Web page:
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[cdn-nucl-l] Canada clash over £650m nuclear loan
Posted in the UK Independent on November 3, 2002 and at:
Canada clash over £650m nuclear loan
By Jason Nissé
03 November 2002
The Government's £650m bail-out of British Energy is being challenged by
the nuclear energy group's partner in its valuable Canadian business.
Cameco, the uranium producer which owns 15 per cent of British Energy's
subsidiary Bruce Power, has lodged a legal objection to the validity of
the Government's emergency loan to British Energy.
It is aiming to use British Energy's troubles to force it to sell all or
a large part of its 82 per cent stake in Bruce Power at a knock-down
price. Analysts have said Bruce Power could be worth as much as £500m,
but British Energy may have to sell it for substantially less. As
security for the £650m emergency loan, granted in September and
repayable on 29 November, the Treasury demanded cross guarantees from
British Energy's operating businesses.
Cameco claims that British Energy did not give the board of Bruce enough
time or information to decide whether giving these guarantees was in the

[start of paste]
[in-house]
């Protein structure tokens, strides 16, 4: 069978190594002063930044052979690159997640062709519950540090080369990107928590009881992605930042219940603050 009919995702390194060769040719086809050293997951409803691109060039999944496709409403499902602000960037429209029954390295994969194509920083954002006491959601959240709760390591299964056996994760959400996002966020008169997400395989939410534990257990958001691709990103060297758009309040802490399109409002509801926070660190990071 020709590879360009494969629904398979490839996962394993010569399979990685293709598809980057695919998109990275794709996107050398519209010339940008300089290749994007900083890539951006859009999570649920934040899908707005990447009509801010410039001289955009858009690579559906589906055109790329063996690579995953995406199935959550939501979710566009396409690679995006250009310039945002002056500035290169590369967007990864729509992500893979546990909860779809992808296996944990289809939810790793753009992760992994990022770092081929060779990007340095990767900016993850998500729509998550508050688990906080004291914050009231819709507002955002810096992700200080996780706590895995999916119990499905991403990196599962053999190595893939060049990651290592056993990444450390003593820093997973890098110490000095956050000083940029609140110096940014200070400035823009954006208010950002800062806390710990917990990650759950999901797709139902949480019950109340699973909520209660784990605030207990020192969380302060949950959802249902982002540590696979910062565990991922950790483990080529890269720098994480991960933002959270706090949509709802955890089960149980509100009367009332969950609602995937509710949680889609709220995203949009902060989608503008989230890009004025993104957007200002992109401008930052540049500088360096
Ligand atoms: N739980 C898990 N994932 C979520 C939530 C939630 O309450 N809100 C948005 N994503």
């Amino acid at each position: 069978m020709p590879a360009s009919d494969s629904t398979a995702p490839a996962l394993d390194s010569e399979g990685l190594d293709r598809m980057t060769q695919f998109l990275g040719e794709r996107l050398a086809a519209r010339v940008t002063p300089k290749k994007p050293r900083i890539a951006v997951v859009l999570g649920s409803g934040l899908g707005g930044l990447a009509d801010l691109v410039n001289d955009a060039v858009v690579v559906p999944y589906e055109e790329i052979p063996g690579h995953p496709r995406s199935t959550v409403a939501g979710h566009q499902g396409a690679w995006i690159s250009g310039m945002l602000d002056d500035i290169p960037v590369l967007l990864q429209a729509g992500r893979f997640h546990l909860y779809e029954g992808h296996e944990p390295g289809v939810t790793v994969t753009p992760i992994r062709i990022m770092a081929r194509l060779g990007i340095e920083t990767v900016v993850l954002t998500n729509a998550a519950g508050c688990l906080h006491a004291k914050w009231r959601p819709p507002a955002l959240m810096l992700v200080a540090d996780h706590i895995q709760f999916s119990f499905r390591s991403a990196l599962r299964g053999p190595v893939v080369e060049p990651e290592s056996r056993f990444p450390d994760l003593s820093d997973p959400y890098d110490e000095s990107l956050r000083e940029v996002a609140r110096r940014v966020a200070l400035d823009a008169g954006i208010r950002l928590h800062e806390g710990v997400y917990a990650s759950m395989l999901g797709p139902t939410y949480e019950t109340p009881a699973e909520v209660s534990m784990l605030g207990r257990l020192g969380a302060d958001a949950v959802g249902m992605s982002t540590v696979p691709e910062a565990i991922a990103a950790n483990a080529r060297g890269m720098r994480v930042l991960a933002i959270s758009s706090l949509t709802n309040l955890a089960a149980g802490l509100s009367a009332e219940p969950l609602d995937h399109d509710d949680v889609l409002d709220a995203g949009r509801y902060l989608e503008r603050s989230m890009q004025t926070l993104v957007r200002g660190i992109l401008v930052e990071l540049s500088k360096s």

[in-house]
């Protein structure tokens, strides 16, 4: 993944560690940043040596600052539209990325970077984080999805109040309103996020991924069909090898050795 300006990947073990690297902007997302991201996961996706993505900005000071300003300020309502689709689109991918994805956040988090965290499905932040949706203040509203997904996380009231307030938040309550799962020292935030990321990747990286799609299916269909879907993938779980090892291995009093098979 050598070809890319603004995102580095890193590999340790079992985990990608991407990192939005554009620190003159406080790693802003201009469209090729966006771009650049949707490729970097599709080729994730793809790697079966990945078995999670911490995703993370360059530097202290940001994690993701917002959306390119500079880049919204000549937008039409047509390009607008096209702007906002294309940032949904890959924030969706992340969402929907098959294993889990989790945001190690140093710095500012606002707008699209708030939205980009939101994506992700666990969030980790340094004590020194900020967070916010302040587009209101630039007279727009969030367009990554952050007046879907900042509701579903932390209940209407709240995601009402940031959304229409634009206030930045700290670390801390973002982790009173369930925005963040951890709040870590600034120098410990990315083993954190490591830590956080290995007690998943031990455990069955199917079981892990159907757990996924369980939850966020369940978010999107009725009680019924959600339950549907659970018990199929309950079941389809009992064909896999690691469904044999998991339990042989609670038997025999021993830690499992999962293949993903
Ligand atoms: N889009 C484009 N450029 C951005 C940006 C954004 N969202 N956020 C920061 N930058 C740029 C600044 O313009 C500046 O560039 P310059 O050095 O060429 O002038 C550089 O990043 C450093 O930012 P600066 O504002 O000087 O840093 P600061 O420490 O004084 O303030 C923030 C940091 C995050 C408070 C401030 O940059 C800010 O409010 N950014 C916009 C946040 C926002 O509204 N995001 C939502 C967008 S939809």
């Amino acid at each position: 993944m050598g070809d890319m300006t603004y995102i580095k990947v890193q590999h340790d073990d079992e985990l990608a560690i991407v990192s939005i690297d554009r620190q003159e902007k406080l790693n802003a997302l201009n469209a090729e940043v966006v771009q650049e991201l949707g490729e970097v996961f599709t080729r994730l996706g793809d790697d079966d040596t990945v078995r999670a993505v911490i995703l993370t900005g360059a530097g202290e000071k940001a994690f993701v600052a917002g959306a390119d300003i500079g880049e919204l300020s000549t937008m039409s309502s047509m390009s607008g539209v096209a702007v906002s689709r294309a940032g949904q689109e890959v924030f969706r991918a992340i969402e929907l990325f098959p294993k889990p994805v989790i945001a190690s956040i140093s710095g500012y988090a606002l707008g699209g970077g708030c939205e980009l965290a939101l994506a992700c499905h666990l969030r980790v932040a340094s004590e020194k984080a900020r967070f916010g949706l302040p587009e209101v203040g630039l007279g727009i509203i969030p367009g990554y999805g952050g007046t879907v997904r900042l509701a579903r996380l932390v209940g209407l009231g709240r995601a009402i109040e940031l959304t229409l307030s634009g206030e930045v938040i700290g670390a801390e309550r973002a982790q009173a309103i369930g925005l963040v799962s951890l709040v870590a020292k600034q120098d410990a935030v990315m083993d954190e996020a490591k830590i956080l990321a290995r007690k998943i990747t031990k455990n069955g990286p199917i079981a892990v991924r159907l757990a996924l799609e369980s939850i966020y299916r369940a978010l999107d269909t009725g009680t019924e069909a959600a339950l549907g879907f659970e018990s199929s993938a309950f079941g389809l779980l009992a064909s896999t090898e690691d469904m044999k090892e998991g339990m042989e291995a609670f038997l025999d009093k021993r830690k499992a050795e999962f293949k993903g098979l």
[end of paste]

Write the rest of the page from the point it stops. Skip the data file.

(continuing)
"British Energy's financial difficulties created uncertainty around
Bruce Power's operating licence," Cameco said in a statement. "This
uncertainty, coupled with Bruce Power guaranteeing British Energy's
repayment of the British government loan, has increased the risk
associated with Cameco's investment."
British Energy has admitted it is in talks with Cameco about a range of
options for securing the future of Bruce. Most pressing is a meeting of
the Canadian Nuclear Safety Commission on 12 November when Bruce will
have to come up with financial guarantees of C$222m (£92.5m) to renew
its licence to operate. British Energy is in no position to provide
those guarantees and will need Cameco to step into the breach.
Cameco confirmed that it wanted to increase its investment in Bruce and
possibly wrest control of the business from British Energy.
The East Kilbride-based nuclear giant will face a barrage of criticism
from shareholders at a hastily convened extraordinary general meeting in
The meeting, called at just 19 days' notice, is to pass a resolution
allowing British Energy to raise its borrowing limits to £1.6bn. Without
this, the group has warned that it may have to "cease trading".
Currently it has debts of £1.1bn – twice its shareholders' funds – but
this does not include about £100m it owes BNFL for a reprocessing
contract and more than £100m it owes eight local councils for its
business rates. British Energy has written to the councils asking
whether it can defer payments on the rates until at least February.
Robin Jeffrey, British Energy's chairman, is expected to depart once the
group sorts out its financial problems.